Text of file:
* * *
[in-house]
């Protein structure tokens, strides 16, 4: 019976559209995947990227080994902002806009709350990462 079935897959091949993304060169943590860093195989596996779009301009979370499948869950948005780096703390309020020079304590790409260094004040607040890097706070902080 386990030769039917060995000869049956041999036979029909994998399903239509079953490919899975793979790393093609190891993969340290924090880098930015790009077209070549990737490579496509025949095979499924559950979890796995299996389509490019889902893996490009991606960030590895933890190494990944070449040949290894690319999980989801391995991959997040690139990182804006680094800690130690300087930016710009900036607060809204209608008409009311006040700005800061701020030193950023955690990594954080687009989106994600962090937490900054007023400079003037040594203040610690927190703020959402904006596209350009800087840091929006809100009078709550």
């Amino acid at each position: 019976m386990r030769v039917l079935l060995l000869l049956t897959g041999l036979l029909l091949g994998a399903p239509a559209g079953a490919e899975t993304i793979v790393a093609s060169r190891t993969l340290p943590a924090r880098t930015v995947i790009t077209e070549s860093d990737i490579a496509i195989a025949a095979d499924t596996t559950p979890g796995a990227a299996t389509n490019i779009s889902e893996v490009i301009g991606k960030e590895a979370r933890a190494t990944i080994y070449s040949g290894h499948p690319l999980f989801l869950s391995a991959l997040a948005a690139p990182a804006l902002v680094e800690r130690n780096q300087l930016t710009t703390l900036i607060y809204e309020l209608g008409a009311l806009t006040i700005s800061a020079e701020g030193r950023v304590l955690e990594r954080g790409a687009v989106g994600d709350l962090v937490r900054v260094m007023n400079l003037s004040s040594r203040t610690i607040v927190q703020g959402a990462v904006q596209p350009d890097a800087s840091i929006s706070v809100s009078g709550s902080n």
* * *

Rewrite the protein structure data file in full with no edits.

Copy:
[in-house]
């Protein structure tokens, strides 16, 4: 019976559209995947990227080994902002806009709350990462 079935897959091949993304060169943590860093195989596996779009301009979370499948869950948005780096703390309020020079304590790409260094004040607040890097706070902080 386990030769039917060995000869049956041999036979029909994998399903239509079953490919899975793979790393093609190891993969340290924090880098930015790009077209070549990737490579496509025949095979499924559950979890796995299996389509490019889902893996490009991606960030590895933890190494990944070449040949290894690319999980989801391995991959997040690139990182804006680094800690130690300087930016710009900036607060809204209608008409009311006040700005800061701020030193950023955690990594954080687009989106994600962090937490900054007023400079003037040594203040610690927190703020959402904006596209350009800087840091929006809100009078709550």
């Amino acid at each position: 019976m386990r030769v039917l079935l060995l000869l049956t897959g041999l036979l029909l091949g994998a399903p239509a559209g079953a490919e899975t993304i793979v790393a093609s060169r190891t993969l340290p943590a924090r880098t930015v995947i790009t077209e070549s860093d990737i490579a496509i195989a025949a095979d499924t596996t559950p979890g796995a990227a299996t389509n490019i779009s889902e893996v490009i301009g991606k960030e590895a979370r933890a190494t990944i080994y070449s040949g290894h499948p690319l999980f989801l869950s391995a991959l997040a948005a690139p990182a804006l902002v680094e800690r130690n780096q300087l930016t710009t703390l900036i607060y809204e309020l209608g008409a009311l806009t006040i700005s800061a020079e701020g030193r950023v304590l955690e990594r954080g790409a687009v989106g994600d709350l962090v937490r900054v260094m007023n400079l003037s004040s040594r203040t610690i607040v927190q703020g959402a990462v904006q596209p350009d890097a800087s840091i929006s706070v809100s009078g709550s902080n």